Mike Grose, Queen’s First Bassist, Dies
Mike Grose, who played bass in the first version of Queen, has died. As of press time, neither the cause of death nor his age are known.
Brian May broke the news on social media. "Yes — not a jolly time for us," he wrote on Instagram. "Mike Grose was Queen’s first bass player. Around 1970, Roger [Taylor] invited him to come up to London from Cornwall to rehearse with us, putting those first songs together. He was a powerful figure, with powerful gear ! His sound was massive and monolithic ! In the end the liaison didn’t work out, but we owe Mike gratitude for helping us take those first steps. RIP Mike. Bri"
May gave other details on Facebook, saying that Grose played three shows with the band between June 27 and July 25. He added a quote from Taylor. "So sad to hear about my old friend Mike Grose, who I first heard in a band called the Individuals, when we were both still at school," the drummer wrote. "He always sounded huge. RIP."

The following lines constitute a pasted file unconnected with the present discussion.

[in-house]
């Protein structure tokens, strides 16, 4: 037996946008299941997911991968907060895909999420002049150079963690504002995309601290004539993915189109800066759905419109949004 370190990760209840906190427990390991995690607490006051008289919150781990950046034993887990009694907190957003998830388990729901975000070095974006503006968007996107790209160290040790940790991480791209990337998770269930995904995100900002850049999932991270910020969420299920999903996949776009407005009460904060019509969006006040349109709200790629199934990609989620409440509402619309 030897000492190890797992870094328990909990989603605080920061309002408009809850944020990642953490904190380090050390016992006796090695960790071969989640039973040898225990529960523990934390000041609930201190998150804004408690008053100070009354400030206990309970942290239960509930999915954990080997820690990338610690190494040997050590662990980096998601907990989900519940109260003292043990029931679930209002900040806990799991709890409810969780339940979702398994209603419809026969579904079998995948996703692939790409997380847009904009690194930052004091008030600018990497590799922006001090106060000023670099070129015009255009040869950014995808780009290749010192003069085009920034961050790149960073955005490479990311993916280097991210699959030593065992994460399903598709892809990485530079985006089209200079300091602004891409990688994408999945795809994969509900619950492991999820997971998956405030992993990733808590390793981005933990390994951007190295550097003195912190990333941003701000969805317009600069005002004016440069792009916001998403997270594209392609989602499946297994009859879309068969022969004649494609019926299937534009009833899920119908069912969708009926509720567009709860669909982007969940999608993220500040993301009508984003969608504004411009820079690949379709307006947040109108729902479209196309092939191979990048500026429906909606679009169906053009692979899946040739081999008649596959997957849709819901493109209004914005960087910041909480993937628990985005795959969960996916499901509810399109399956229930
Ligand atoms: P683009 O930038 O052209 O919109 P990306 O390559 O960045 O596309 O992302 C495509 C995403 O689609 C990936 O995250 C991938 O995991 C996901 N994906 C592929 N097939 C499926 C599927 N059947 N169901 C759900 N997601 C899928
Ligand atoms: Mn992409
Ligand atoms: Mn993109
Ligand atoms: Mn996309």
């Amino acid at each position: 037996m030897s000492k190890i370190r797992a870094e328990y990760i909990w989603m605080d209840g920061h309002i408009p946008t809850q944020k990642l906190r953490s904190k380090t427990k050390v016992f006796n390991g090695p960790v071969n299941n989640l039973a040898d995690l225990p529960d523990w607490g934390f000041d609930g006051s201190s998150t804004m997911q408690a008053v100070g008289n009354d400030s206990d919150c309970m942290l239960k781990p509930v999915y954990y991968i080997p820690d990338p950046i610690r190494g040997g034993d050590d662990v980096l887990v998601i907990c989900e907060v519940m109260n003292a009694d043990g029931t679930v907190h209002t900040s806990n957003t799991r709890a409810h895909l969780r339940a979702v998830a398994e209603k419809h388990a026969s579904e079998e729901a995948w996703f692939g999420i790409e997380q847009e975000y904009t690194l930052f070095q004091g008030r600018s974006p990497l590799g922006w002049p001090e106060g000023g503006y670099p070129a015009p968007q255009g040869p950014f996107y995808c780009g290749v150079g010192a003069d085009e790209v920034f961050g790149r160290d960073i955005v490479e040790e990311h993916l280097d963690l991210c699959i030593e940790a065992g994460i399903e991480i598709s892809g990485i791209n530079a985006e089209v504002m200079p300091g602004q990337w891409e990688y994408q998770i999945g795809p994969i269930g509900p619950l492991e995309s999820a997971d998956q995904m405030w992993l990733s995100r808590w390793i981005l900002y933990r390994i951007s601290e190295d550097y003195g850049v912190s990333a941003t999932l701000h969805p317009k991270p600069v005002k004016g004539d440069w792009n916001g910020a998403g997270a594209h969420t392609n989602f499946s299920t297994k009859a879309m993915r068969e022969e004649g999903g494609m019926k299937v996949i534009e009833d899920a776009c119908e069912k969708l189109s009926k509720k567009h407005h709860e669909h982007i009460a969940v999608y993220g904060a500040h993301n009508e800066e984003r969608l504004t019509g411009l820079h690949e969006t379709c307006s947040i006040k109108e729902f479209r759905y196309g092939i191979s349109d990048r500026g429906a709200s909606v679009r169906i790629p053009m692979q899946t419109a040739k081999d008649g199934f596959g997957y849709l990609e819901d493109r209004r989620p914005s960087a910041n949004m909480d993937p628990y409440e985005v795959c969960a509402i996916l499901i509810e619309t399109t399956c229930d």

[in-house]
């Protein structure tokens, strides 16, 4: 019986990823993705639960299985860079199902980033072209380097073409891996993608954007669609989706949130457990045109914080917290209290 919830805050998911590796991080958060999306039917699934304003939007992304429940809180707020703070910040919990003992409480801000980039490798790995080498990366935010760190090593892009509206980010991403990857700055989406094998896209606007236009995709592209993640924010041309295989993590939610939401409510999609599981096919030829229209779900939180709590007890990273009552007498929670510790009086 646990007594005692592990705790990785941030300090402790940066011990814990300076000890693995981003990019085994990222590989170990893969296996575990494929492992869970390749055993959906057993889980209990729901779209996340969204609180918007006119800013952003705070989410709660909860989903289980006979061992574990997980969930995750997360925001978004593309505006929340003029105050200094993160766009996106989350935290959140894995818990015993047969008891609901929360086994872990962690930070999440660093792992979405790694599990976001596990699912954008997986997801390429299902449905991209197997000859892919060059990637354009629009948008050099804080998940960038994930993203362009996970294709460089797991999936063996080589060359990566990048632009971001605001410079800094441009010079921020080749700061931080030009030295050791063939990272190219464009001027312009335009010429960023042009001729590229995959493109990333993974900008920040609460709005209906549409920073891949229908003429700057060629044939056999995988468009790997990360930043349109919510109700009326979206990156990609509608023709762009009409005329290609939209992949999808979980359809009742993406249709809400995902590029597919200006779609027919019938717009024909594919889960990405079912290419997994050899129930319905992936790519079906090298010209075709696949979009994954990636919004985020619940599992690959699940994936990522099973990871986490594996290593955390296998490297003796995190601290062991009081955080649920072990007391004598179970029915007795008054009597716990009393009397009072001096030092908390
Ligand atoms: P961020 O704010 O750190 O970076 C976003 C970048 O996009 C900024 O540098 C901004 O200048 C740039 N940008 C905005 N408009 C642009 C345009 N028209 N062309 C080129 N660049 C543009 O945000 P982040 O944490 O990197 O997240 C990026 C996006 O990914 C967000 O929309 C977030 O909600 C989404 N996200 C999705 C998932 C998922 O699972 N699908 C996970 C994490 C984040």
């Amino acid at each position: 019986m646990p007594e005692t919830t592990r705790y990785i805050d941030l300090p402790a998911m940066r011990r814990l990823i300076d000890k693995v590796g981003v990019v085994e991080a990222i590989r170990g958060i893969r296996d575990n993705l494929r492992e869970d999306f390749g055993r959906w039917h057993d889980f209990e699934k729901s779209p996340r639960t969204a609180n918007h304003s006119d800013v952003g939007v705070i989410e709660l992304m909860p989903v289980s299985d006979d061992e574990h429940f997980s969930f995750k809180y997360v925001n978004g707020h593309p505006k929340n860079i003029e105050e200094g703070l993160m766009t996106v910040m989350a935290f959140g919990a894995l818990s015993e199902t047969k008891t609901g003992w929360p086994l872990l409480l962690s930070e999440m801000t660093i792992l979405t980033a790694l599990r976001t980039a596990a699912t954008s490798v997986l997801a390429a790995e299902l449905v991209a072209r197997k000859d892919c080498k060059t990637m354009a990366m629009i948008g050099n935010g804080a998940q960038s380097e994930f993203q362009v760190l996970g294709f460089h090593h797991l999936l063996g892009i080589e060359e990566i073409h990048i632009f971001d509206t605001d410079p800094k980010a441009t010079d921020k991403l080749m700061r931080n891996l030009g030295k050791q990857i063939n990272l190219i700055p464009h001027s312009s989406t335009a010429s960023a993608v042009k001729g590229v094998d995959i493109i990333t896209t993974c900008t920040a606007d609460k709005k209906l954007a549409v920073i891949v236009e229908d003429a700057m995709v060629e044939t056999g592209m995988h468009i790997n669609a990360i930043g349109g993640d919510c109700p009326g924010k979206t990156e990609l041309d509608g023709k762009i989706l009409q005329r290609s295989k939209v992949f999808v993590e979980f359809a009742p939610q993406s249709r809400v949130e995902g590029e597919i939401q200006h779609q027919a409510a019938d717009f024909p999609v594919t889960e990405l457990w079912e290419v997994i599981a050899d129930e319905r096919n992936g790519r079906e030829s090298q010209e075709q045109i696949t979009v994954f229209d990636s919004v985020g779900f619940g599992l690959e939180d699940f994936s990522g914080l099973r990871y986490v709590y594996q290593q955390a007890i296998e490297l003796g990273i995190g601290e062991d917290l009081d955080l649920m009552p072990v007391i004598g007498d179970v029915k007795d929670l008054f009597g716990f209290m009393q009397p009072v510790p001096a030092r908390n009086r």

According to Mark Blake's Is This the Real Life?: The Untold Story of Queen, Grose co-owned PJ's, a club where Smile, the band May and Taylor were in prior to Queen, often played, and once sat in with them following an argument between Taylor and singer-bassist Tim Staffell.
But unlike the other three members, Blake added, Grose wasn't a student and the time they spent between gigs working on songs didn't mesh with his style. "Grose was used to working a day job and playing gigs in the evening," Blake wrote. "Grose thought the band had potential but wasn’t prepared to wait. He quit after a few months, returned to Cornwall, played briefly in a group called No Joke with, bizarrely, Tim Staffell, before forming his own haulage company and dropping out of the music scene."
Grose was replaced by Barry Mitchell, and the band played a few shows in 1971 with Doug Bogie before John Deacon joined in February 1971.